Nebraska-Omaha

reception "tipping"

So our contract includes our food & beverage minimum, the 20% service charge and 10% sales tax but it doesn't include gratuity. The service charge isn't the gratuity, correct? AND if not, how much should we budget to tip the wait staff, and who do we hand that to? Also, our coordinator is amazing-- how much should we tip her? It's at a hotel fyi... TY!!

Re: reception "tipping"

  • edited December 2011
    I was wondering the exact same thing.  We have a service fee, but our coordinator (ours is also at a hotel) made it explain that would be like gratuity.  I am still confused about it though.

    Wish I could be of some help, but I'll definitely keep my eye out for a response on this thread :-)
  • edited December 2011
    I would assume that the service fee is the tip and gratuity. They shouldn't have a fee and then charge an extra 20% on top of that.

    It depends on how much you feel you should tip her. A lot of places on the knot say between $50-$100 for a tip.

    image
    06.09.2012

  • edited December 2011
    Yeah, I was thinking the "service charge" is tip/gratuity but wanted to make sure before we budgeted in money to tip them! that's a pretty hefty tip, too! After wedding planning and seeing all the time and money spent, I feel like I am in the wrong business!!
    LOL! Thanks everyone!
  • edited December 2011
    I would ask your wedding coordinator. At our hotel, the service charge DOES NOT include gratuity. In that case, it is up to you how much to tip. (Maybe wait until the end of the wedding night to see how well the servers preformed. You would give the tip the the manager in charge that night.

    I agree that the wording is confusing. Hope this helped!

    -Lacy Jo Marshall
    Beacon Hills and Country Inn & Suites
    402.802.0043  [email protected]
  • edited December 2011
    Where does the Service Charge go then?

    I know at a hotel I work at the wages of the employees depend on the event, how many and how the service charge is split between all of those items.

    image
    06.09.2012

  • edited December 2011
    phew-- I emailed my coordinator and she said it is tip/gratuity. Thanks for all your help ladies!! :-) Hope everyone's planning is going well!
  • edited December 2011
    To answer your question on where the service charge goes... It actually goes to pay the wages of the servers working that night. (Not their tip.) I know that different venues do this different ways, which is why it is always good to ask your event coordinator to be certain.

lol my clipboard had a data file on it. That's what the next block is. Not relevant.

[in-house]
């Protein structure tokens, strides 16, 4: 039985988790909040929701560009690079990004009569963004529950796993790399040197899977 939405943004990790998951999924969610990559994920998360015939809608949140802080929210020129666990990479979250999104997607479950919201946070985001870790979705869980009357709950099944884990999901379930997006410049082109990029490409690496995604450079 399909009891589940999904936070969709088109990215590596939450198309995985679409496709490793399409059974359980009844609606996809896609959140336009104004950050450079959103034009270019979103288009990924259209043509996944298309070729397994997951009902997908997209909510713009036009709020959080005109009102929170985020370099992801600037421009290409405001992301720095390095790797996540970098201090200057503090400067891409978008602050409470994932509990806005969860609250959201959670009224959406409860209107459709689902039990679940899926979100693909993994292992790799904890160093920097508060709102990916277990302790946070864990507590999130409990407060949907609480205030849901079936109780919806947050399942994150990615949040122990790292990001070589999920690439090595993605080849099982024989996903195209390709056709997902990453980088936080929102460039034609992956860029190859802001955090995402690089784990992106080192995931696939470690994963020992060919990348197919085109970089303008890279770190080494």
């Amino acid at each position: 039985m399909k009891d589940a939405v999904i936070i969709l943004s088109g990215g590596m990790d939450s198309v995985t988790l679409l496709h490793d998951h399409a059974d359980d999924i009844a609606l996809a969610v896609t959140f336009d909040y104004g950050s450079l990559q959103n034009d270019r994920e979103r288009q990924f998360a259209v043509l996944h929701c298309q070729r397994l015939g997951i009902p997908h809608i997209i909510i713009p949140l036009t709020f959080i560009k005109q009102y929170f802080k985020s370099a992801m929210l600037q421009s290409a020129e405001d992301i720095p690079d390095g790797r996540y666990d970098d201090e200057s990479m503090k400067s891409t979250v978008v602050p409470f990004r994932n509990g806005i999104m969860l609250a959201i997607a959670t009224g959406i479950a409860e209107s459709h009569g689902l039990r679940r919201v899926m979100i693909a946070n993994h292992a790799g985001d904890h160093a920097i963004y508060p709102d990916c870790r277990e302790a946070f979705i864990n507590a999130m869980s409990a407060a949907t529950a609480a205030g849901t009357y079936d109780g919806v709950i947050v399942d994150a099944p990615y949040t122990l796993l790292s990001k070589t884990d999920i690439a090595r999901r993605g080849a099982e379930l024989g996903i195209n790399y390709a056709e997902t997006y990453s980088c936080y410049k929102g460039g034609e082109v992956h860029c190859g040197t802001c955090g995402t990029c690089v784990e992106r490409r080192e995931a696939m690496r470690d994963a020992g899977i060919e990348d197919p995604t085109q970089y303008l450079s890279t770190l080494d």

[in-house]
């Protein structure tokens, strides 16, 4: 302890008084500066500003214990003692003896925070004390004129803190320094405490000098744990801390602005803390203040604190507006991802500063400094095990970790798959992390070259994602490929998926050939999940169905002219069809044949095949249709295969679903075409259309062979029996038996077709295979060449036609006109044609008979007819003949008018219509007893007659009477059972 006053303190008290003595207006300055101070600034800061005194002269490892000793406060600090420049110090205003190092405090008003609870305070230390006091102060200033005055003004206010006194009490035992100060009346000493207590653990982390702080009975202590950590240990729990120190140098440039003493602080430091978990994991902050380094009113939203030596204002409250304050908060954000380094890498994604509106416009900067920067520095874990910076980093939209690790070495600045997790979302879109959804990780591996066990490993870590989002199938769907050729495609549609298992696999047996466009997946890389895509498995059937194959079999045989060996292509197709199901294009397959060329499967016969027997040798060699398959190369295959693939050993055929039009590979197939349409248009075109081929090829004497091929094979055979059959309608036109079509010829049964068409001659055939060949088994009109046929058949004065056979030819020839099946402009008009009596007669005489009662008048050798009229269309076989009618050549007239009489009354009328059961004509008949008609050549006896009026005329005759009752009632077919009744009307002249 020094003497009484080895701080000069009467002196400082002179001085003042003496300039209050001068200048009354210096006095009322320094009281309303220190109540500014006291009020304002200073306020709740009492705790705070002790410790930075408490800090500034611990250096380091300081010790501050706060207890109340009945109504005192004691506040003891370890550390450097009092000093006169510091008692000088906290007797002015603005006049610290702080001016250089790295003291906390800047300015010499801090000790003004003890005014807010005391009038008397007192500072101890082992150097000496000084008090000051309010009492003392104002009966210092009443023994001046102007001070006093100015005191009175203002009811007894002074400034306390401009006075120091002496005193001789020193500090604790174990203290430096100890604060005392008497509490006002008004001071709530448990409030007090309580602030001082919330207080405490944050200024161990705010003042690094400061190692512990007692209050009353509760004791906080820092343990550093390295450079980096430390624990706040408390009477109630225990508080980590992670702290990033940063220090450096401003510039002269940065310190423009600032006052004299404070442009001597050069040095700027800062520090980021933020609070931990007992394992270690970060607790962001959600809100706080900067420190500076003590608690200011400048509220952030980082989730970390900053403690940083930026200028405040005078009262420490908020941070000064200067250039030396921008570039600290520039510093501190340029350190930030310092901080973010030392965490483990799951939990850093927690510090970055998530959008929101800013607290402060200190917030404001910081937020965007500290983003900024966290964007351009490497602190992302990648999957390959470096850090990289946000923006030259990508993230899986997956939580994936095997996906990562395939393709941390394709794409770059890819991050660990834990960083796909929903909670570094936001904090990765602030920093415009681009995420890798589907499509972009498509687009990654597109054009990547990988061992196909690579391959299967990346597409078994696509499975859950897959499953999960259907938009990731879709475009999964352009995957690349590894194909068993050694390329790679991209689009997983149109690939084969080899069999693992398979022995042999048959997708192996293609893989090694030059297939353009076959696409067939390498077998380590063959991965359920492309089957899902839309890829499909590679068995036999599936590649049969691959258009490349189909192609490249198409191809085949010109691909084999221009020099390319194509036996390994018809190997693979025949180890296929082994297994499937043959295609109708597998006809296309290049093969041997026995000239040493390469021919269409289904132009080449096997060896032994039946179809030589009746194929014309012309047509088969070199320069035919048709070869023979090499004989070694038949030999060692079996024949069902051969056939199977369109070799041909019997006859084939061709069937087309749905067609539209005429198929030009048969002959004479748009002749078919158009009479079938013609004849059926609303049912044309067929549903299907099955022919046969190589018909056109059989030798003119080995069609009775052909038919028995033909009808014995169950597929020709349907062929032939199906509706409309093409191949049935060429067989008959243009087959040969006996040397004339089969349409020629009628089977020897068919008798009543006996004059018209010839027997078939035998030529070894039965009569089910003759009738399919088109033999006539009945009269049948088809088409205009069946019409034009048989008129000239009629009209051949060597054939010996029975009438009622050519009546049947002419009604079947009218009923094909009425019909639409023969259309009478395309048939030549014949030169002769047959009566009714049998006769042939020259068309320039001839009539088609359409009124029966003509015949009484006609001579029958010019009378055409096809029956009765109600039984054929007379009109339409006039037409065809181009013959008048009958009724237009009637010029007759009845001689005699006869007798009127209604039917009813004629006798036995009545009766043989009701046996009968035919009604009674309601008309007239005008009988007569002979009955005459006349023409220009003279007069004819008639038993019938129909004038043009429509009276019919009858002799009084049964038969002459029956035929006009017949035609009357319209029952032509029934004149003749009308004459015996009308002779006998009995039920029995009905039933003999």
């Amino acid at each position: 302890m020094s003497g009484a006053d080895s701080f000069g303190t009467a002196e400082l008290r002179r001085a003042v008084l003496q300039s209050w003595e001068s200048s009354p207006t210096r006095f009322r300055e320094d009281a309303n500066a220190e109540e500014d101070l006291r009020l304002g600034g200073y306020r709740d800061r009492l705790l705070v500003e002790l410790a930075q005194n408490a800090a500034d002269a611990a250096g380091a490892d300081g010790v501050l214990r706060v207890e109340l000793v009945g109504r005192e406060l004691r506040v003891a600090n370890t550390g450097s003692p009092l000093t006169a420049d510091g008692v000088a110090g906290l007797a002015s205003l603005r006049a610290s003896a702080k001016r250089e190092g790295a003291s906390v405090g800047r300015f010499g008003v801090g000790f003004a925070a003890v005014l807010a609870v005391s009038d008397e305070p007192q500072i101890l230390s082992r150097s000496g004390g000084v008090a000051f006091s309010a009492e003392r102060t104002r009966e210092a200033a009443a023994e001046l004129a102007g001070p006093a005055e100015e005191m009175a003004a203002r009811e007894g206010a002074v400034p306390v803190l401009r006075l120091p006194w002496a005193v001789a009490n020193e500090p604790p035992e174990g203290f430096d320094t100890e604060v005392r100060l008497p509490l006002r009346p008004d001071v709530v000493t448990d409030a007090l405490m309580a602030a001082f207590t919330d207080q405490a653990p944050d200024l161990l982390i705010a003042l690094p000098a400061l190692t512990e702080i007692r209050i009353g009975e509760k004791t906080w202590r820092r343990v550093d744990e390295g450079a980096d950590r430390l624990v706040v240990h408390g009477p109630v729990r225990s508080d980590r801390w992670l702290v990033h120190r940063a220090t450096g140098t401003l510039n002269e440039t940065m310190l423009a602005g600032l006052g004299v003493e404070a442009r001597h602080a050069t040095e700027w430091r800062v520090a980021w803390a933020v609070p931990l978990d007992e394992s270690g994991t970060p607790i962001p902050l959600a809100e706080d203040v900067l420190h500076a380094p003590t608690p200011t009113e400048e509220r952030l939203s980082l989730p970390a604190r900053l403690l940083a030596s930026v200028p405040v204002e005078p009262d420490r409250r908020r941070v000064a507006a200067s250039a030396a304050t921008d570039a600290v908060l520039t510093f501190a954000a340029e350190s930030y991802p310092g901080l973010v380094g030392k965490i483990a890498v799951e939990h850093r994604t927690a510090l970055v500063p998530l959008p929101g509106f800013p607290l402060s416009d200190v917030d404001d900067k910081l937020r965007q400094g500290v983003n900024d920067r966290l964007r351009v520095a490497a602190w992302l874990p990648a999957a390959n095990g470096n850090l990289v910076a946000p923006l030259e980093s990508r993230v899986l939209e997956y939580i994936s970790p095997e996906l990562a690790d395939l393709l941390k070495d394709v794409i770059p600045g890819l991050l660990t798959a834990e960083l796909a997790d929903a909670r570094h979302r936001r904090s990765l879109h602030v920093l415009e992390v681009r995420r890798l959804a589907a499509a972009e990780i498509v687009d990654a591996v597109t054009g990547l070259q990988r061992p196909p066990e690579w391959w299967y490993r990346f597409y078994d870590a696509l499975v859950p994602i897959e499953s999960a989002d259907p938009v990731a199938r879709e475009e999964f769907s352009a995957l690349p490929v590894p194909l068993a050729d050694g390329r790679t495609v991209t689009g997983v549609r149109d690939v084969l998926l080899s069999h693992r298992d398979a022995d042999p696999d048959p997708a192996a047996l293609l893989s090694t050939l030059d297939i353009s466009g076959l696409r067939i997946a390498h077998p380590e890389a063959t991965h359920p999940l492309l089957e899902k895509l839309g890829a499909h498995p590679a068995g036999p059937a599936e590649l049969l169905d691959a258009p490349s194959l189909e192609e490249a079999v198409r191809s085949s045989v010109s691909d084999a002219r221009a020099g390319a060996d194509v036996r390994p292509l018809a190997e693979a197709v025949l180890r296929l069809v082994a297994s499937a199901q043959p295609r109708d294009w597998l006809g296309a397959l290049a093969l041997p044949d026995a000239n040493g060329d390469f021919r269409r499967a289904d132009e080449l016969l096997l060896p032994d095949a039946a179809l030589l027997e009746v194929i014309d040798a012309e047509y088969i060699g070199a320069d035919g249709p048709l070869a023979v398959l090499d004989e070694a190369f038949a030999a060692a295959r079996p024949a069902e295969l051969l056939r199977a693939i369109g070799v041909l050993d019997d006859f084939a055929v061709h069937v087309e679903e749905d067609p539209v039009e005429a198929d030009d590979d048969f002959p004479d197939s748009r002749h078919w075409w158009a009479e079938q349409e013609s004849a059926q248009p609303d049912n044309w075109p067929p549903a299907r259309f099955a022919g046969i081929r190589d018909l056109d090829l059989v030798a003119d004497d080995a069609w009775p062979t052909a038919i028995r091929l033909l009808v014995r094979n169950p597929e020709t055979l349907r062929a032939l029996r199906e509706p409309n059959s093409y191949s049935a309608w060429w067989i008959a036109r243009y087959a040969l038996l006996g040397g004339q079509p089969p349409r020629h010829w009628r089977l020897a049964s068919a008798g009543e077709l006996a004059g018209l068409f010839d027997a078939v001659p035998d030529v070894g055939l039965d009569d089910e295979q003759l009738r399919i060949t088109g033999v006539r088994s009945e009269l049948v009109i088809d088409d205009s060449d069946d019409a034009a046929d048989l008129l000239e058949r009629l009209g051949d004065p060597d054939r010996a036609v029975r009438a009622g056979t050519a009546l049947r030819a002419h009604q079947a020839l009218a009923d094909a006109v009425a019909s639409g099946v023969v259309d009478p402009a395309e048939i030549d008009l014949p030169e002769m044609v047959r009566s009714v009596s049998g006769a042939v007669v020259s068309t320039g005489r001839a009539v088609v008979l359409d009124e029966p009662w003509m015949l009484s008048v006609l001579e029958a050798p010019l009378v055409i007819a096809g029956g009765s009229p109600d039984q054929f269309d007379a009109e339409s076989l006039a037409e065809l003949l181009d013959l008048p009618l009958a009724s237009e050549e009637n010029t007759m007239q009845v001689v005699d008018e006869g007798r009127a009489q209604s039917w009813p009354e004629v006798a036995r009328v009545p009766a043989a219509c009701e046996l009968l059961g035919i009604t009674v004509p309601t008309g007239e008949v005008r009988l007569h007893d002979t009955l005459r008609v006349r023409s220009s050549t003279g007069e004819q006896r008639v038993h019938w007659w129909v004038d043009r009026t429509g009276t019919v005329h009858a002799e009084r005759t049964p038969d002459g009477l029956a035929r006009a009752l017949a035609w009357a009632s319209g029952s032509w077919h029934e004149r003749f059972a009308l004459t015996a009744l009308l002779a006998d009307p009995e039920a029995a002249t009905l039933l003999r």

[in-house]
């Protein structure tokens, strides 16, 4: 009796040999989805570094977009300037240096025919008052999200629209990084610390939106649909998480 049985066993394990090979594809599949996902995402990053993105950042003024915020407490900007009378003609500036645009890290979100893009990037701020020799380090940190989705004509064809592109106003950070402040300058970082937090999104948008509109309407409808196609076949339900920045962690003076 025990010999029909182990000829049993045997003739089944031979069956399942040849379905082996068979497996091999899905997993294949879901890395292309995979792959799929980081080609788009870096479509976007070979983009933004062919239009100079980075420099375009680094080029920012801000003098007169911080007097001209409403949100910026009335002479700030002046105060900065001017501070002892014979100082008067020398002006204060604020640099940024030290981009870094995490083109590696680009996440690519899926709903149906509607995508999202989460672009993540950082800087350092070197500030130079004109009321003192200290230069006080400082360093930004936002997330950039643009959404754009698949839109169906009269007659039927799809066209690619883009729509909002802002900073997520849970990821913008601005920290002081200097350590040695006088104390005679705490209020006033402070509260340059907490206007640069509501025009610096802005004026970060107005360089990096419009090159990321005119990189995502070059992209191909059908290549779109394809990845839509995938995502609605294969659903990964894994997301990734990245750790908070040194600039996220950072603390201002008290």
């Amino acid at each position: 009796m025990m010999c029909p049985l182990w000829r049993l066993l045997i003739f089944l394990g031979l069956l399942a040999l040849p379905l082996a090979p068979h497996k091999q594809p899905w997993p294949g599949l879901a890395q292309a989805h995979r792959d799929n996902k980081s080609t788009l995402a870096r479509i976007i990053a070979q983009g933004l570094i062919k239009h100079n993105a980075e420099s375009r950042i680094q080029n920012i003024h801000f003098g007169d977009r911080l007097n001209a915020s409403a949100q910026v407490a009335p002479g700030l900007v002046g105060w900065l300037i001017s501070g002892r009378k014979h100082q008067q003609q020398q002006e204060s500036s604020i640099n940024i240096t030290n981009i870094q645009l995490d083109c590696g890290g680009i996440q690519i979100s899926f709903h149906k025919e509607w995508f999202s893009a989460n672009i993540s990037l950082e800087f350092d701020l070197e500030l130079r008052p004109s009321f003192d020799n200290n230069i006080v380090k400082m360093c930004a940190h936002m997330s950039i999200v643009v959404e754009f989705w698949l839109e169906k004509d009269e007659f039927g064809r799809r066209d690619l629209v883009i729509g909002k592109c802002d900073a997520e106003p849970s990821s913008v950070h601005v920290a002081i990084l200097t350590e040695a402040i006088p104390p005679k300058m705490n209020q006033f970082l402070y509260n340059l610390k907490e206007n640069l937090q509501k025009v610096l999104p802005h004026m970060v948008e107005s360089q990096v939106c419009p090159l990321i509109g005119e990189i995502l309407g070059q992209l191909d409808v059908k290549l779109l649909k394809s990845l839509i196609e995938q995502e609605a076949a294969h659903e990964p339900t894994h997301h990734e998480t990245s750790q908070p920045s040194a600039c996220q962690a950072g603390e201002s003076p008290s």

I'm glad your's could help answer your questions!

    Hope I was of some help.

    -Lacy Jo Marshall
    Beacon Hills and Country Inn & Suites - Lincoln
  • edited December 2011
    Always, always ask what the service fee is for.  When I had my reception, the service fee from our caterer was not a tip, however, it was used to pay wages for the serving staff.  This summer, my sister is getting married and the caterer she using charges a service fee which is NOT a tip/gratuity, but it covers expenses for the caterer such as gas, etc.  Makes sense with the rising cost of gas and other things these days.  I also have a family member that is in the food service industry, while they do get a decent hourly wage, any person (any good person anyway) in the service industry deserves to be treated well.  At receptions, I think the servers get overlooked a lot of the time, even when they are good.  Make sure you ask what the service fee is for - don't always assume it's a tip - because that's not always the case.  Another good point someone mentioned to me - if you do decide to tip, give cash - don't include it on your payment.  If you include it on your payment, the employee is taxed on that tip - and that is only if the company they work for gives it to them.  I've heard horror stories about that!  Nothing says thank you better than an envelope with some cash, doesn't have to be a lot, but any amount would make that great server or what have you, feel really great! 
  • cerissacerissa member
    Eighth Anniversary 10 Comments
    edited December 2011
    the 20% includes the gratuity.  If there is a service charge, you shouldn't be paying for gratuity.  The difference is that if they charge a gratuity, it is because that is how the staff is paid.  If there is a service charge, it's typically becuase the staff is paid a wage which comes out of that service charge. 
  • mollykreshamollykresha member
    First Comment
    edited December 2011
    I am an event coordinator at a convention center here in Omaha. We are not allowed to accept gifts greater than $50. Our catering staff doesn't accept tips- the service charge is used to pay wages. Ask your catering manager what the policy is on the servers, banquet captains, bartenders, etc. accepting gratuity. Sometimes a letter to the business is a better way of saying "thank you." More recognition is received and promotions are often given off of letters and thank you notes, rather than $50 handed to your facility staff.

    Also, if your facility offers a survey option after the event, it is very helpful if you fill these out. The CEO, board of directors, etc. see these and changes can be made to improve the venue and the service. These things are all taken very seriously in the industry! Good job for thinking of others and the great service you receive on your special day!!!Smile
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